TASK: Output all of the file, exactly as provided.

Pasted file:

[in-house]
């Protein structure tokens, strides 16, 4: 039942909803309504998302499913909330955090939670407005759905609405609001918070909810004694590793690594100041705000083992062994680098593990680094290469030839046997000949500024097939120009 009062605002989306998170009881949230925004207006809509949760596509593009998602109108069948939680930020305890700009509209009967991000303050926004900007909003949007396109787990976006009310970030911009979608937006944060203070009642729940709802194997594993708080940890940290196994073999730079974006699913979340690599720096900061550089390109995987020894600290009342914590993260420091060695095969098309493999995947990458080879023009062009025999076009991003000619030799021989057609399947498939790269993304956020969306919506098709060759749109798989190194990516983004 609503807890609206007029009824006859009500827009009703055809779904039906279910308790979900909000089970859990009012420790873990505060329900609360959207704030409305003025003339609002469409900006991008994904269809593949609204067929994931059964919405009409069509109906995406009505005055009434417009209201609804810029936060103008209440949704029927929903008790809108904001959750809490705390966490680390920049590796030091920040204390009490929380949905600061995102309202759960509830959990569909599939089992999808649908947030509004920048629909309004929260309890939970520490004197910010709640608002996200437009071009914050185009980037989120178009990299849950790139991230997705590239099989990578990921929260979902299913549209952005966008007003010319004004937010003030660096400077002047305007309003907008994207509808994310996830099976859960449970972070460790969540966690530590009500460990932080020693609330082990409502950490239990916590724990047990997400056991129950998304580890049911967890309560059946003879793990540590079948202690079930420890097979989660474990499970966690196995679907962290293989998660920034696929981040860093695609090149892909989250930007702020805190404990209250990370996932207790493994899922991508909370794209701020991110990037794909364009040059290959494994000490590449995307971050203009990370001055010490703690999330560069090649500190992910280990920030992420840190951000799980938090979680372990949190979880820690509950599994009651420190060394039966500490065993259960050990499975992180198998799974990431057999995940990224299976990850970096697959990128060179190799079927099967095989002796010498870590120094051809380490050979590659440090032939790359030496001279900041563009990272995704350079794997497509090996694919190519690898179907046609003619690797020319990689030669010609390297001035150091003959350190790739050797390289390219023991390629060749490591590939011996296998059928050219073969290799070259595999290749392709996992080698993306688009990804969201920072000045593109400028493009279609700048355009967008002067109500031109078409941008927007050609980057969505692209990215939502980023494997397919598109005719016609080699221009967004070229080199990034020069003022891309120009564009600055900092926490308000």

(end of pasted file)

[in-house]
């Protein structure tokens, strides 16, 4: 039942909803309504998302499913909330955090939670407005759905609405609001918070909810004694590793690594100041705000083992062994680098593990680094290469030839046997000949500024097939120009 009062605002989306998170009881949230925004207006809509949760596509593009998602109108069948939680930020305890700009509209009967991000303050926004900007909003949007396109787990976006009310970030911009979608937006944060203070009642729940709802194997594993708080940890940290196994073999730079974006699913979340690599720096900061550089390109995987020894600290009342914590993260420091060695095969098309493999995947990458080879023009062009025999076009991003000619030799021989057609399947498939790269993304956020969306919506098709060759749109798989190194990516983004 609503807890609206007029009824006859009500827009009703055809779904039906279910308790979900909000089970859990009012420790873990505060329900609360959207704030409305003025003339609002469409900006991008994904269809593949609204067929994931059964919405009409069509109906995406009505005055009434417009209201609804810029936060103008209440949704029927929903008790809108904001959750809490705390966490680390920049590796030091920040204390009490929380949905600061995102309202759960509830959990569909599939089992999808649908947030509004920048629909309004929260309890939970520490004197910010709640608002996200437009071009914050185009980037989120178009990299849950790139991230997705590239099989990578990921929260979902299913549209952005966008007003010319004004937010003030660096400077002047305007309003907008994207509808994310996830099976859960449970972070460790969540966690530590009500460990932080020693609330082990409502950490239990916590724990047990997400056991129950998304580890049911967890309560059946003879793990540590079948202690079930420890097979989660474990499970966690196995679907962290293989998660920034696929981040860093695609090149892909989250930007702020805190404990209250990370996932207790493994899922991508909370794209701020991110990037794909364009040059290959494994000490590449995307971050203009990370001055010490703690999330560069090649500190992910280990920030992420840190951000799980938090979680372990949190979880820690509950599994009651420190060394039966500490065993259960050990499975992180198998799974990431057999995940990224299976990850970096697959990128060179190799079927099967095989002796010498870590120094051809380490050979590659440090032939790359030496001279900041563009990272995704350079794997497509090996694919190519690898179907046609003619690797020319990689030669010609390297001035150091003959350190790739050797390289390219023991390629060749490591590939011996296998059928050219073969290799070259595999290749392709996992080698993306688009990804969201920072000045593109400028493009279609700048355009967008002067109500031109078409941008927007050609980057969505692209990215939502980023494997397919598109005719016609080699221009967004070229080199990034020069003022891309120009564009600055900092926490308000």